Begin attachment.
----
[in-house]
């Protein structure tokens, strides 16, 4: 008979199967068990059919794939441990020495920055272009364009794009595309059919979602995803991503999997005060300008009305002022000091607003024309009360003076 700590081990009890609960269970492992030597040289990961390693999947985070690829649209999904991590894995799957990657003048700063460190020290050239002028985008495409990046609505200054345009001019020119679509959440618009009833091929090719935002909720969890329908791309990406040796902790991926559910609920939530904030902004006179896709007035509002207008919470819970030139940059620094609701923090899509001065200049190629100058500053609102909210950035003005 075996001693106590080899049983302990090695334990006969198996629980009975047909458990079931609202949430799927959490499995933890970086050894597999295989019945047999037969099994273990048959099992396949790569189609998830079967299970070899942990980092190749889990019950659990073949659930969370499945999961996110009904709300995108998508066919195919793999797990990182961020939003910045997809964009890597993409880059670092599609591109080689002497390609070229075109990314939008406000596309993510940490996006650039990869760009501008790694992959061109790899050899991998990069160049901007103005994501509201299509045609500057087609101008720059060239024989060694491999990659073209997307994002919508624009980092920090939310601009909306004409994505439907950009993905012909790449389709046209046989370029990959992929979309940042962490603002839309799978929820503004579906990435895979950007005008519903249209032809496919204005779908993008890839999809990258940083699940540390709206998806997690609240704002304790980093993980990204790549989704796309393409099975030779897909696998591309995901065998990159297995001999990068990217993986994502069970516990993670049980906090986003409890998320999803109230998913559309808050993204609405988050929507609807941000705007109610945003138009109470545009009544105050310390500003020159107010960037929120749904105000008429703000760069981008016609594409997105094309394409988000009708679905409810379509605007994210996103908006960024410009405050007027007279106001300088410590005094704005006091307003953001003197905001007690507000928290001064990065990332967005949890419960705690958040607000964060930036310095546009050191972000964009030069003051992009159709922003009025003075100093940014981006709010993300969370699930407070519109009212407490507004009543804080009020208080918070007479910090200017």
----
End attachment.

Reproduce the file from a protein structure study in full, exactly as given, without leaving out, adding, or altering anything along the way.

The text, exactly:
[in-house]
């Protein structure tokens, strides 16, 4: 008979199967068990059919794939441990020495920055272009364009794009595309059919979602995803991503999997005060300008009305002022000091607003024309009360003076 700590081990009890609960269970492992030597040289990961390693999947985070690829649209999904991590894995799957990657003048700063460190020290050239002028985008495409990046609505200054345009001019020119679509959440618009009833091929090719935002909720969890329908791309990406040796902790991926559910609920939530904030902004006179896709007035509002207008919470819970030139940059620094609701923090899509001065200049190629100058500053609102909210950035003005 075996001693106590080899049983302990090695334990006969198996629980009975047909458990079931609202949430799927959490499995933890970086050894597999295989019945047999037969099994273990048959099992396949790569189609998830079967299970070899942990980092190749889990019950659990073949659930969370499945999961996110009904709300995108998508066919195919793999797990990182961020939003910045997809964009890597993409880059670092599609591109080689002497390609070229075109990314939008406000596309993510940490996006650039990869760009501008790694992959061109790899050899991998990069160049901007103005994501509201299509045609500057087609101008720059060239024989060694491999990659073209997307994002919508624009980092920090939310601009909306004409994505439907950009993905012909790449389709046209046989370029990959992929979309940042962490603002839309799978929820503004579906990435895979950007005008519903249209032809496919204005779908993008890839999809990258940083699940540390709206998806997690609240704002304790980093993980990204790549989704796309393409099975030779897909696998591309995901065998990159297995001999990068990217993986994502069970516990993670049980906090986003409890998320999803109230998913559309808050993204609405988050929507609807941000705007109610945003138009109470545009009544105050310390500003020159107010960037929120749904105000008429703000760069981008016609594409997105094309394409988000009708679905409810379509605007994210996103908006960024410009405050007027007279106001300088410590005094704005006091307003953001003197905001007690507000928290001064990065990332967005949890419960705690958040607000964060930036310095546009050191972000964009030069003051992009159709922003009025003075100093940014981006709010993300969370699930407070519109009212407490507004009543804080009020208080918070007479910090200017």